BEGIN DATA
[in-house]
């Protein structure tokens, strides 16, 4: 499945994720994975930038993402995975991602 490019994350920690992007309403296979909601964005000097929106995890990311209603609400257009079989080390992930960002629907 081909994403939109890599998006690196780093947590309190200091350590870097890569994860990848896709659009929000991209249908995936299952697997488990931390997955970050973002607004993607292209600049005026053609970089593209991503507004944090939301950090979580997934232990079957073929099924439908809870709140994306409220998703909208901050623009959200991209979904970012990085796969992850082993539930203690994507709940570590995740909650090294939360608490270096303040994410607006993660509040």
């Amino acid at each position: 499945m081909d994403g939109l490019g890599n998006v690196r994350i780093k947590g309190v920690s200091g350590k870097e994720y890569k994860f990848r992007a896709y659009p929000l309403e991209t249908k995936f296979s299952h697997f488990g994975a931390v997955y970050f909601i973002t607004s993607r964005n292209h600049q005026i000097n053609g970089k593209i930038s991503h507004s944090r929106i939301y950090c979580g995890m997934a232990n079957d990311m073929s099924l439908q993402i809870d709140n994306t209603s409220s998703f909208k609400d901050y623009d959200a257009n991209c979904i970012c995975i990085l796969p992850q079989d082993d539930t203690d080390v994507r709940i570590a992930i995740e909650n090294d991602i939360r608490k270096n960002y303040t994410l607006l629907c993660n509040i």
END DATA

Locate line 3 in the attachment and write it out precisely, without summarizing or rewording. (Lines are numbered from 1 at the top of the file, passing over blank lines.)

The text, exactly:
């Amino acid at each position: 499945m081909d994403g939109l490019g890599n998006v690196r994350i780093k947590g309190v920690s200091g350590k870097e994720y890569k994860f990848r992007a896709y659009p929000l309403e991209t249908k995936f296979s299952h697997f488990g994975a931390v997955y970050f909601i973002t607004s993607r964005n292209h600049q005026i000097n053609g970089k593209i930038s991503h507004s944090r929106i939301y950090c979580g995890m997934a232990n079957d990311m073929s099924l439908q993402i809870d709140n994306t209603s409220s998703f909208k609400d901050y623009d959200a257009n991209c979904i970012c995975i990085l796969p992850q079989d082993d539930t203690d080390v994507r709940i570590a992930i995740e909650n090294d991602i939360r608490k270096n960002y303040t994410l607006l629907c993660n509040i």